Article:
Once a transaction is agreed upon between users, it needs to be approved or authorized by a domain of users before it is added to the chain.
THE units of a block chain, bit coin, are available in India. To buy bit coins, one has to register with some of the known trading platforms. There are several in India, such as Coinbase, Binance, eToro or ZebPay. Each of these exchanges have their own registration and identification processes that are to be complied with before one can buy or sell on trade in bitcoins.
What are the governmental regulations in crypto possession and trading? In the year 2013, the Reserve Bank of India issued a press release advising people against buying or selling bitcoins or other such crypto currencies. The reason given was that crypto currency is not back by any financial institution or any tangible asset. In 2017, the Central government formed an inter-ministerial committee to study the various issues relating to the buying and selling of bitcoins. The Committee suggested that a bill be proposed banning crypto currency while suggesting the creating of a digital rupee.
This latter suggestion has now been suggested in the Finance Bill 2022. In 2018, the Reserve Bank of India, issued a circular banning crypto currency. The result was that banks would not provide service to these crypto currency exchanges. In a landmark judgment, the Supreme Court held that the ban imposed by the RBI was unconstitutional. The ruling of the Supreme Court held that Indian companies had freedom to trade and practice any profession and this ban by the RBI was an infringement of a tenet of the fundamental rights.
Since then, several crypto exchanges continue to flourish in India. In the Finance Bill 2022, the profits from these transactions are brought to tax. Thus, government has acknowledged that crypto currency exists in India and there is trading going on in these virtual currencies and it has therefore decided to tax the profits made by these transactions.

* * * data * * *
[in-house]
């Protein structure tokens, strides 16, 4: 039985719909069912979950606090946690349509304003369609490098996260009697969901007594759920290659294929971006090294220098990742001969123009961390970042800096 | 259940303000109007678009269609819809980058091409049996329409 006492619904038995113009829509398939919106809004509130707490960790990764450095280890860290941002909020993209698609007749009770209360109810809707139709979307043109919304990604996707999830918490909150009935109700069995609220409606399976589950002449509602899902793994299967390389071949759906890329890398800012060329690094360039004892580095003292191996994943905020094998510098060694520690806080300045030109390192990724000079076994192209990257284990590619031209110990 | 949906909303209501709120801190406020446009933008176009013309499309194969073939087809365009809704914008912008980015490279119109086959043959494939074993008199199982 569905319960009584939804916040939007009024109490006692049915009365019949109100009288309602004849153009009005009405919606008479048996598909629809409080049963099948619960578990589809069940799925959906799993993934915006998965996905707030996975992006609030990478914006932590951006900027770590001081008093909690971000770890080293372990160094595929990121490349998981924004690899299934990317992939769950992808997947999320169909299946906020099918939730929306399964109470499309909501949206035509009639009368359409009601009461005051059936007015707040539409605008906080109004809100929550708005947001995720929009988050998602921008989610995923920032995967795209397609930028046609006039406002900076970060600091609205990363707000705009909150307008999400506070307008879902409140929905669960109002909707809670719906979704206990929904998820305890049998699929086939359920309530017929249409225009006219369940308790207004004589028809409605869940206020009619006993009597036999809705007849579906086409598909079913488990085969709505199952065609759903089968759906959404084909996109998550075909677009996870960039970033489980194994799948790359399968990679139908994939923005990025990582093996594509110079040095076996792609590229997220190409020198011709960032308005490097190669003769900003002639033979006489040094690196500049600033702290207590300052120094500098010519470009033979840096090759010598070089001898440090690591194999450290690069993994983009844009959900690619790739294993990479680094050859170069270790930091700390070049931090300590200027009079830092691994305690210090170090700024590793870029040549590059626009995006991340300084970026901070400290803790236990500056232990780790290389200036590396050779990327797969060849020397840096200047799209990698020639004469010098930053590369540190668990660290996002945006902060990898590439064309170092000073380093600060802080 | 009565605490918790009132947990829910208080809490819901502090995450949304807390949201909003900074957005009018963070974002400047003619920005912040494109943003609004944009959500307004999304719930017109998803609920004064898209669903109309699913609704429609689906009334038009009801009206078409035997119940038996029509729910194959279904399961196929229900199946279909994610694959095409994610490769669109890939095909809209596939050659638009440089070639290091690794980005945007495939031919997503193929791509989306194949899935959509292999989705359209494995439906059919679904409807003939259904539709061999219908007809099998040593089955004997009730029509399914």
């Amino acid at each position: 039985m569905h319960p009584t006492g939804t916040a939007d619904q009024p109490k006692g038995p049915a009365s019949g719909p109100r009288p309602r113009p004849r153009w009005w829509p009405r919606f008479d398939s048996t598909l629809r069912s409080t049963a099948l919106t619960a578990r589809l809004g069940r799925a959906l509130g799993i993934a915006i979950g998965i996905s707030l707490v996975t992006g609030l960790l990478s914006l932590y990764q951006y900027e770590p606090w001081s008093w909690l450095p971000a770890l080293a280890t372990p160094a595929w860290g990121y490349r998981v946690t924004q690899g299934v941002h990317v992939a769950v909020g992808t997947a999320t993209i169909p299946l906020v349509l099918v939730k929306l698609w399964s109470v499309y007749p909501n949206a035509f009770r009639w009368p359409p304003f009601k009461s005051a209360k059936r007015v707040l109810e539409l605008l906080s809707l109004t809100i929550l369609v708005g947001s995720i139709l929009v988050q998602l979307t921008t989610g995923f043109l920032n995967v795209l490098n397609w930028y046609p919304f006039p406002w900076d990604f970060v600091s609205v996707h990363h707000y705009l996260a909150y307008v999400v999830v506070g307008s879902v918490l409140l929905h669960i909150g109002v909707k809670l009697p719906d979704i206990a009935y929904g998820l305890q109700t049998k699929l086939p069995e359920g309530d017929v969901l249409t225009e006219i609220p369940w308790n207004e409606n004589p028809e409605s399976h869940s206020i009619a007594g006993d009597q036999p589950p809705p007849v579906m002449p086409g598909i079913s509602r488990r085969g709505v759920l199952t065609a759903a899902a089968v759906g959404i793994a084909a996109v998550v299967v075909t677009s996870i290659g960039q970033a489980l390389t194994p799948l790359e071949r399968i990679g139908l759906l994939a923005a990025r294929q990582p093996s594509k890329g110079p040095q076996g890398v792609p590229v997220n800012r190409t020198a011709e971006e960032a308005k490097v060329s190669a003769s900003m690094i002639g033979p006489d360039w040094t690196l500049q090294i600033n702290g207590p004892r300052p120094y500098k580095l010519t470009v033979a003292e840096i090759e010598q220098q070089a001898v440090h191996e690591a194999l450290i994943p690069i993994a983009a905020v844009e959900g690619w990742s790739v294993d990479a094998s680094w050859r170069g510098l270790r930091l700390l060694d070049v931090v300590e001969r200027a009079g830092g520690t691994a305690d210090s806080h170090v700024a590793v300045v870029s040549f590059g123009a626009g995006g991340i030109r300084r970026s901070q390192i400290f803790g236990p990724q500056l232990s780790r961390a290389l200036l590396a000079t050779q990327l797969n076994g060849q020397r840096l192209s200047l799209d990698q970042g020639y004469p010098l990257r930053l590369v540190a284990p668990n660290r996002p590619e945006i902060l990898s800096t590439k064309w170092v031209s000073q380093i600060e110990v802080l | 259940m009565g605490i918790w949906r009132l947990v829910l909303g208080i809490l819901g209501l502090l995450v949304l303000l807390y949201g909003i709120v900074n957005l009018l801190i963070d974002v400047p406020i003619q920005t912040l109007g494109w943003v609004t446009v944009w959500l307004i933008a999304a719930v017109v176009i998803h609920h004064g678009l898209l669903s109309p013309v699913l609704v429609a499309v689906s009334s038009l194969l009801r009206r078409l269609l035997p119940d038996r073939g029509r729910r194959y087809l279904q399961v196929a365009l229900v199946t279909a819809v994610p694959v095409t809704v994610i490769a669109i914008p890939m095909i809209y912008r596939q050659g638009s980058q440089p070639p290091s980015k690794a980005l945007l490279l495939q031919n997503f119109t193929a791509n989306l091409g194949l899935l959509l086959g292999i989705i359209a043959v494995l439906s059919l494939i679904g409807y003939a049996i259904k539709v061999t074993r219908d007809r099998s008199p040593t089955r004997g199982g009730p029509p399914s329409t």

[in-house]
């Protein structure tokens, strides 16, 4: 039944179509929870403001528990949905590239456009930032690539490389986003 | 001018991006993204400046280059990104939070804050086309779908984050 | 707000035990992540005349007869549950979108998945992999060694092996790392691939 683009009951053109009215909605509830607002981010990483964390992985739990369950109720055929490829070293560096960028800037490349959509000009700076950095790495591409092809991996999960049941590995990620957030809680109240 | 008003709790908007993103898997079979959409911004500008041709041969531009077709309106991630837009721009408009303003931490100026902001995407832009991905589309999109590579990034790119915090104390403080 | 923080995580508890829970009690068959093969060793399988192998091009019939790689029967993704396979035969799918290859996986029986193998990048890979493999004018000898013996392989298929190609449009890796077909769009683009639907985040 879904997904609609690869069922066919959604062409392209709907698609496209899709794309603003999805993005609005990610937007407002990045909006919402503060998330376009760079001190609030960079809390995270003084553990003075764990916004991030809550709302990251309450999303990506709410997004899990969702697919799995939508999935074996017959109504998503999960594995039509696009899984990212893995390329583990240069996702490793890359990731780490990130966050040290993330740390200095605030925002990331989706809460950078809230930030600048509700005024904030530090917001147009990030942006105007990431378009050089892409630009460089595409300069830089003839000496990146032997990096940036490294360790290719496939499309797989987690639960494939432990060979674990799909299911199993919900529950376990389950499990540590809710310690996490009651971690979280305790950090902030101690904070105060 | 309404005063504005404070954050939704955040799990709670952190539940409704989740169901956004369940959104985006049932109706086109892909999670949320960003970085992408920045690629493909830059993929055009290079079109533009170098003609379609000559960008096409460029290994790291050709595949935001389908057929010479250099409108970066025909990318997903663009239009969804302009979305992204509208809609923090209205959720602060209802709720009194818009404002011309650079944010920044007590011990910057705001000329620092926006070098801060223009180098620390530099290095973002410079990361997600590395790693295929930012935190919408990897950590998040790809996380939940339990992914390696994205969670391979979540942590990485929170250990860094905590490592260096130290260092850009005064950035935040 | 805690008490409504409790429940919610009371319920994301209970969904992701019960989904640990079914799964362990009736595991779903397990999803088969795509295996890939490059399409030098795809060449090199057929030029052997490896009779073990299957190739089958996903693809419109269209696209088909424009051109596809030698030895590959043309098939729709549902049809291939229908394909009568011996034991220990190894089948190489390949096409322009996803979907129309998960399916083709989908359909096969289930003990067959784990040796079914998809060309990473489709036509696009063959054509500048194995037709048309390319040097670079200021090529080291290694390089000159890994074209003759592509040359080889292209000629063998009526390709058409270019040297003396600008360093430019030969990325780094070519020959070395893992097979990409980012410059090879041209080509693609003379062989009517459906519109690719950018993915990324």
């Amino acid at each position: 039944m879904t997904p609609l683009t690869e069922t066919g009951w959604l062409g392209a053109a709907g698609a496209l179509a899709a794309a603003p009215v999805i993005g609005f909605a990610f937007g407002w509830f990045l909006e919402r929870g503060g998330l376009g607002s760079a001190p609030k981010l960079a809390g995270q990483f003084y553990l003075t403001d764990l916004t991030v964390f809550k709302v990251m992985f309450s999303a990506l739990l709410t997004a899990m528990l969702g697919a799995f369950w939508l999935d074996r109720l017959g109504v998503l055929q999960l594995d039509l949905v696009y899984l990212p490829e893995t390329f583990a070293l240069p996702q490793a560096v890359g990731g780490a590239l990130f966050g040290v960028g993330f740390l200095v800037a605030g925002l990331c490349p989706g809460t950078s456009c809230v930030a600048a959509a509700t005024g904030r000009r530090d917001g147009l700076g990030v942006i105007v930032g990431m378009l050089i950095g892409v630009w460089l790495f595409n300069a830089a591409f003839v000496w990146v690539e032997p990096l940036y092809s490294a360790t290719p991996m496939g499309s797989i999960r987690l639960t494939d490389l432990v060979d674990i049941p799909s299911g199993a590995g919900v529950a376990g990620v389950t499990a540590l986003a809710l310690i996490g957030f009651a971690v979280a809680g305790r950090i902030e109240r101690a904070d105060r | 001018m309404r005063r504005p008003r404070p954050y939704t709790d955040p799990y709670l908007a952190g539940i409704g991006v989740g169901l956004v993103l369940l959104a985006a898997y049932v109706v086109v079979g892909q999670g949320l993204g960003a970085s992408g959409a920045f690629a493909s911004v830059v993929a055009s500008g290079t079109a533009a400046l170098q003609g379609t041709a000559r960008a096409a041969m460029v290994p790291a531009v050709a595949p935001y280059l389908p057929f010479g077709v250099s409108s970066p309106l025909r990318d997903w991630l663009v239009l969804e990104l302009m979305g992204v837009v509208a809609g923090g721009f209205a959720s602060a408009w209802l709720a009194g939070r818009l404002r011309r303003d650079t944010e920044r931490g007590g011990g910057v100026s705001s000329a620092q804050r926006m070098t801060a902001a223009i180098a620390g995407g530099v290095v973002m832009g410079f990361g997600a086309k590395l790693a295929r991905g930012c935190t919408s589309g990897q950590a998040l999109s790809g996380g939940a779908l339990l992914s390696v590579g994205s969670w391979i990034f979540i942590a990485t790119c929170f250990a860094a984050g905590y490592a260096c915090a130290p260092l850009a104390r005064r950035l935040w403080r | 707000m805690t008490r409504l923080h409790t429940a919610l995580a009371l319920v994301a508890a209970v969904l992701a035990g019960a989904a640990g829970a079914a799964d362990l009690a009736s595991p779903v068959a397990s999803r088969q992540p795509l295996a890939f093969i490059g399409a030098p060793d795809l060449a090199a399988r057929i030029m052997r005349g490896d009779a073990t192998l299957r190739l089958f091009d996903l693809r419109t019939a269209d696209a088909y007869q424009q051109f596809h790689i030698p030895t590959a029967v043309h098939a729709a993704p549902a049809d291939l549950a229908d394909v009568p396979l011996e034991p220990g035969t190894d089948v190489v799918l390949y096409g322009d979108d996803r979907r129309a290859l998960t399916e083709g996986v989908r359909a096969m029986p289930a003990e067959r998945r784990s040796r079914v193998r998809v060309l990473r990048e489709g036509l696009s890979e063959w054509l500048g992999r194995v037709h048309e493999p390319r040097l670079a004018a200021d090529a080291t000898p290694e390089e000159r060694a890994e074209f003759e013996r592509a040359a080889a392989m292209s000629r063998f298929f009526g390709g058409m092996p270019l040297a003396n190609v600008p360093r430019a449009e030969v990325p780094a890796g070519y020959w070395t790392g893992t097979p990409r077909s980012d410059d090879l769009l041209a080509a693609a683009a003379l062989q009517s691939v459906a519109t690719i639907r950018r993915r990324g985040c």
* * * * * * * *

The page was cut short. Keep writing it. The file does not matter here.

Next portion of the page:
SIX OR SEVEN EXCHANGES
SEVERAL companies as also individuals and firms continue to show crypto currencies as assets in their balance sheet. There are around six or seven crypto exchanges in India. The total volume of crypto currency is less than 100 crore, small enough but substantial since India is not a big player in the crypto market. The current price of Bitcoin (BTC) is around Rs34,58,200 while other currencies such as Ethereum (ETC) are Rs2,45,528 while Tether (USDT) are Rs79.64. There are several but these are some of the larger players in the market. Trading in these bit coins is on a 24-hour basis and the volumes rise or fall according to supply and demand.
SHOULD I dabble in crypto currencies? As of today, crypto currencies and exchanges continue to operate in India. The Supreme Court in its 2018 order has set aside the RBI ban on their operation. Should one hold or trade in crypto currency? Like the stock market, these exchanges work on the notion of supply and demand. Unless one has adequate knowledge of these market, it would be good if we study the process and the bit coin domain before venturing into this asset class.
However, crypto currency is an asset of the future. Neither would government be in a position to ban either its buying, selling or trading. For those who have an appetite for taking risks to arrive at new horizons, crypto currency is the medium for the future. There are profits or losses to be for those who have a risk appetite for these virtual instruments!